Flagler County adds license plate readers to all patrol cars. Here’s why

Sheriff Rick Staly said readers will help law enforcement nab criminals faster

FLAGLER COUNTY, Fla. – The Flagler County Sheriff just doubled — almost tripled — the number of license plate readers in his county and made them mobile.


By putting them into every single patrol car.

Flagler County Sheriff Rick Staly said LPRs (license plate readers) can make the difference between a 10-minute delay and catching a crook immediately.

Laptops and cameras are already in every patrol car in Flagler County, so when Staly learned the next generation of both of those could give his deputies the ability to read and verify license plates on the road in real time, he went all in, based on the success of his first few cameras that are not mobile.

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Those are mounted on signs and lights across the county and have caught sex offenders, fugitives and even America’s Most Wanted.

When the Flagler County Sheriff’s Office upgraded patrol car cameras and the laptops, Staly purchased the license plate reading option for every single patrol car - all 125 in Flagler County.

“It makes it a lot easier,” Staly said. “Before, when we first started our fixed LPRs and they got a hit, and we knew that (a suspect is) going Northbound on US 1 (for example), we had to find them. It was kind of like finding a needle in a haystack.”

Every alert is verified either by the deputy who got the alert or in the sheriff’s office’s Real-Time Crime Center, where all camera feeds and radio calls are routed.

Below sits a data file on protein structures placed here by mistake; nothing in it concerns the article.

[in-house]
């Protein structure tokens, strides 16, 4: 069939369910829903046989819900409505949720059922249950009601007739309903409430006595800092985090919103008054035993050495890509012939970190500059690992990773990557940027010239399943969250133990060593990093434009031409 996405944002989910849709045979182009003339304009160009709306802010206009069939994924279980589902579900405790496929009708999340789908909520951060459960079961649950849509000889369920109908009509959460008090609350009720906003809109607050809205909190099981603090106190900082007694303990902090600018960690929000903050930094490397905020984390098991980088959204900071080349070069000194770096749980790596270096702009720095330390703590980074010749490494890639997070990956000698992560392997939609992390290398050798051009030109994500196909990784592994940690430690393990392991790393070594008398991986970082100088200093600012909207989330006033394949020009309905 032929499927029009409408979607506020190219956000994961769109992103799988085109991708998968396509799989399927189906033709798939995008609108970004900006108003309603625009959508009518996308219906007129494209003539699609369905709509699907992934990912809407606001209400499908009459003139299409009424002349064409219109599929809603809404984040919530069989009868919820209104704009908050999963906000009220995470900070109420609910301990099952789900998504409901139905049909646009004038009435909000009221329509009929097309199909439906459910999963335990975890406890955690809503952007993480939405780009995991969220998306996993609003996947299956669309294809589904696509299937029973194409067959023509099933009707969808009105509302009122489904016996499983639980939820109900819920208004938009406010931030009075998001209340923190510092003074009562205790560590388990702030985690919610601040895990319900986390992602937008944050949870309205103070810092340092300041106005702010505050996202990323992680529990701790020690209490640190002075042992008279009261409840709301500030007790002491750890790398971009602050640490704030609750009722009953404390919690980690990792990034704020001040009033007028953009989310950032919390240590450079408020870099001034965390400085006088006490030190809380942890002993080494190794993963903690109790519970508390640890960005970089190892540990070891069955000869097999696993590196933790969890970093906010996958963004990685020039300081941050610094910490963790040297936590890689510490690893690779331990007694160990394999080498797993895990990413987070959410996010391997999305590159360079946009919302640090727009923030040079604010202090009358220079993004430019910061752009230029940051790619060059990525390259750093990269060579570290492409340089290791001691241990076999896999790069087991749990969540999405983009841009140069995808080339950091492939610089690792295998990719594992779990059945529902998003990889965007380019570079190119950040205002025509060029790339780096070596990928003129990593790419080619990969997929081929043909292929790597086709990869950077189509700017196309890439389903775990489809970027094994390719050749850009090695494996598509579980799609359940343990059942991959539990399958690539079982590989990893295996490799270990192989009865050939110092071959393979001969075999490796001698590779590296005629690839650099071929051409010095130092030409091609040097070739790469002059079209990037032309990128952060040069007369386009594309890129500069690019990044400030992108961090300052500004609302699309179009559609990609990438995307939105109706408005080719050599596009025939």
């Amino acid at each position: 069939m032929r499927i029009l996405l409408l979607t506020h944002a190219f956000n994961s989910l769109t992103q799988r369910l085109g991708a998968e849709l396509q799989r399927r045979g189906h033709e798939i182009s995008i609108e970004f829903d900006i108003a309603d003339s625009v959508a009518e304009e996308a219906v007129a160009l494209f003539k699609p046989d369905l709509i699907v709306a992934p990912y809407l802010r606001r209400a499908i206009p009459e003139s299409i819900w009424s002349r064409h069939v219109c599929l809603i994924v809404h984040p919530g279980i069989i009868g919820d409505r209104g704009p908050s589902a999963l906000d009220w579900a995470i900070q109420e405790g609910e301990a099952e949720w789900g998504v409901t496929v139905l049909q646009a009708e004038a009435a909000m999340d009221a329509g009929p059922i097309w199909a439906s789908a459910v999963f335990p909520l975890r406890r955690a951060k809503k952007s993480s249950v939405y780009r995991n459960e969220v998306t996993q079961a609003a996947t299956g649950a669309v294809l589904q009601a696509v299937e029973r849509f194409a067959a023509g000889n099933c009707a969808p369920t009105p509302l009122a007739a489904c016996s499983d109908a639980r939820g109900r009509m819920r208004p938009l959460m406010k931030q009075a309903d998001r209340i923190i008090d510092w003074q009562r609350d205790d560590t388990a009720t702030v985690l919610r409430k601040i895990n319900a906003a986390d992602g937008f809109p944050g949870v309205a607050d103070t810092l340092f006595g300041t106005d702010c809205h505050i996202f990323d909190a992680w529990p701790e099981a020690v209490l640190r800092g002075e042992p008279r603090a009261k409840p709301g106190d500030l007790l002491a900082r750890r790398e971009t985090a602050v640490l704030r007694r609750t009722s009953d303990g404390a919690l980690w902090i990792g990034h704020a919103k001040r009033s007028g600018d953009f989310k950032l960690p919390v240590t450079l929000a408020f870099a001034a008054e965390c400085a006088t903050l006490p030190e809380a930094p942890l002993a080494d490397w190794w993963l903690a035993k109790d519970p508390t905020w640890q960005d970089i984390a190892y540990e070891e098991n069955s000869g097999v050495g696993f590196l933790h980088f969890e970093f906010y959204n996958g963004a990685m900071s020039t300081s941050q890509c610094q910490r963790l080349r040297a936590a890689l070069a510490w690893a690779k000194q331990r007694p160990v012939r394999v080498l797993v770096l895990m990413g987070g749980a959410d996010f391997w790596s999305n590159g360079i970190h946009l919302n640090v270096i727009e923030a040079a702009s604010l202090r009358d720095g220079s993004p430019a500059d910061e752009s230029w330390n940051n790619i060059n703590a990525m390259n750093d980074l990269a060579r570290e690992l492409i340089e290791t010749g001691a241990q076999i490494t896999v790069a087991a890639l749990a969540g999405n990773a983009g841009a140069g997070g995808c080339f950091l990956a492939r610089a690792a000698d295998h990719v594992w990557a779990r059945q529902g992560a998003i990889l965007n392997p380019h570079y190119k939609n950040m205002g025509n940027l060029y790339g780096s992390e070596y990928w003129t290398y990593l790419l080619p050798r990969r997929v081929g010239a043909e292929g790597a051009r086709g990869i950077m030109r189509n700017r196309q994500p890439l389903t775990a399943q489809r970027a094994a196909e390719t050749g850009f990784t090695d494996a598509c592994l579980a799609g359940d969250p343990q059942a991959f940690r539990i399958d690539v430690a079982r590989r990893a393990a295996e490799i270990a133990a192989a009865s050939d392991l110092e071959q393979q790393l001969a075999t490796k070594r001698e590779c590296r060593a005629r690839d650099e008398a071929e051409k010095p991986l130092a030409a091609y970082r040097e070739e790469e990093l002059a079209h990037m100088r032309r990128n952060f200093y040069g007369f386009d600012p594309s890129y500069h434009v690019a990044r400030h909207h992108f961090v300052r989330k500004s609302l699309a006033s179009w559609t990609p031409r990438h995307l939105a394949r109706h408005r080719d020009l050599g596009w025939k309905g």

If the alert is valid, all patrol cars in all areas will immediately get information on the license plate to be on the lookout for.

“We should not miss a stolen vehicle, fugitive, person of interest, whatever it is because of all these checks and balances,” Staly said.

It still comes down to a wanted license plate passing in front of a plate-reading camera, but now with the fixed readers covering almost 50 lanes of traffic countywide and 125 more mobile readers, Staly said it’s a lot harder to hide in his county.

“If I can find (a suspect) before they prey on our community, we will never know how much crime is prevented because of this technology,” Staly said.

Staly said crime in Flagler County is now down 54% since he took office in 2017.

USA.com just named Palm Coast the second safest city in America. Palm Coast is one of the fastest-growing cities in Central Florida and the United States.

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About the Author:

Erik von Ancken anchors and reports for News 6 and is a two-time Emmy award-winning journalist in the prestigious and coveted "On-Camera Talent" categories for both anchoring and reporting.